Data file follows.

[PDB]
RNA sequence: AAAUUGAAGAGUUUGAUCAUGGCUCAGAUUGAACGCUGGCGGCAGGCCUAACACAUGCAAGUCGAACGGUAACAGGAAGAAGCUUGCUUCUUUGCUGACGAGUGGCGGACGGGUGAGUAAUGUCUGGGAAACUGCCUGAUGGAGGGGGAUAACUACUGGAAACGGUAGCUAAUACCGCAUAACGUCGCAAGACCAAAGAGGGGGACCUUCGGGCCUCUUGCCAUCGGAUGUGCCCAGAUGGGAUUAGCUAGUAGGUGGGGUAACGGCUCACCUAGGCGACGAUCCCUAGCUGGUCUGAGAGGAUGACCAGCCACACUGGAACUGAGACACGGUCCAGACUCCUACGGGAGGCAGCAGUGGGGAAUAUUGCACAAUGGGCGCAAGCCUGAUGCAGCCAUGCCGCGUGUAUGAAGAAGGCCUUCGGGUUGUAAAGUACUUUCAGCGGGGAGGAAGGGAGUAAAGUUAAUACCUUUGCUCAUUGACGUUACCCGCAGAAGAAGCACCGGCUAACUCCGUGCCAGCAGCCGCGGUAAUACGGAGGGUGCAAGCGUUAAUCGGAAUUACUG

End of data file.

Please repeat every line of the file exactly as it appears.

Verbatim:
[PDB]
RNA sequence: AAAUUGAAGAGUUUGAUCAUGGCUCAGAUUGAACGCUGGCGGCAGGCCUAACACAUGCAAGUCGAACGGUAACAGGAAGAAGCUUGCUUCUUUGCUGACGAGUGGCGGACGGGUGAGUAAUGUCUGGGAAACUGCCUGAUGGAGGGGGAUAACUACUGGAAACGGUAGCUAAUACCGCAUAACGUCGCAAGACCAAAGAGGGGGACCUUCGGGCCUCUUGCCAUCGGAUGUGCCCAGAUGGGAUUAGCUAGUAGGUGGGGUAACGGCUCACCUAGGCGACGAUCCCUAGCUGGUCUGAGAGGAUGACCAGCCACACUGGAACUGAGACACGGUCCAGACUCCUACGGGAGGCAGCAGUGGGGAAUAUUGCACAAUGGGCGCAAGCCUGAUGCAGCCAUGCCGCGUGUAUGAAGAAGGCCUUCGGGUUGUAAAGUACUUUCAGCGGGGAGGAAGGGAGUAAAGUUAAUACCUUUGCUCAUUGACGUUACCCGCAGAAGAAGCACCGGCUAACUCCGUGCCAGCAGCCGCGGUAAUACGGAGGGUGCAAGCGUUAAUCGGAAUUACUG